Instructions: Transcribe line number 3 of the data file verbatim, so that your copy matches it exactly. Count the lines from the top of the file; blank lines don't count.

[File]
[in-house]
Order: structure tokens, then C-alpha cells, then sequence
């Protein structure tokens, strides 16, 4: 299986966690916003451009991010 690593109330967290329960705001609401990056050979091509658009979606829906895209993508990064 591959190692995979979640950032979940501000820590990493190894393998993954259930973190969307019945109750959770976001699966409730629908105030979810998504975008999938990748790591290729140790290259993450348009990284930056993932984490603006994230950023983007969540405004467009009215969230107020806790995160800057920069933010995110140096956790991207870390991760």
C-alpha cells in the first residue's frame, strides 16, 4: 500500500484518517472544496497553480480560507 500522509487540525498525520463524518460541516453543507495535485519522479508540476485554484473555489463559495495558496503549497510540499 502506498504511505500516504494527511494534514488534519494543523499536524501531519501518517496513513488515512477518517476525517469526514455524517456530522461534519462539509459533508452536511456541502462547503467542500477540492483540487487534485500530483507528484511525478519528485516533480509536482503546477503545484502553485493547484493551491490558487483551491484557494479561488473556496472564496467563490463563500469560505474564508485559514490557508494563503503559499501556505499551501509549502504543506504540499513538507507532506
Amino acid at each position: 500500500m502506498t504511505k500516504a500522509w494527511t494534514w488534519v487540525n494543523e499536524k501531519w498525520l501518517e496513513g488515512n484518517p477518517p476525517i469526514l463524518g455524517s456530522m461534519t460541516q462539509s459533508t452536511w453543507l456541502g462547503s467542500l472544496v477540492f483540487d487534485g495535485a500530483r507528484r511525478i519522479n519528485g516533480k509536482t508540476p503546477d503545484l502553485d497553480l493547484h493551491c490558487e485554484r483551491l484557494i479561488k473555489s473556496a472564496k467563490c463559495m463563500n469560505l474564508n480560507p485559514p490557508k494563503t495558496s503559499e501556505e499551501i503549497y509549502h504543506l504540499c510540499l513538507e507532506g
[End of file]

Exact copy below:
């Protein structure tokens, strides 16, 4: 299986966690916003451009991010 690593109330967290329960705001609401990056050979091509658009979606829906895209993508990064 591959190692995979979640950032979940501000820590990493190894393998993954259930973190969307019945109750959770976001699966409730629908105030979810998504975008999938990748790591290729140790290259993450348009990284930056993932984490603006994230950023983007969540405004467009009215969230107020806790995160800057920069933010995110140096956790991207870390991760």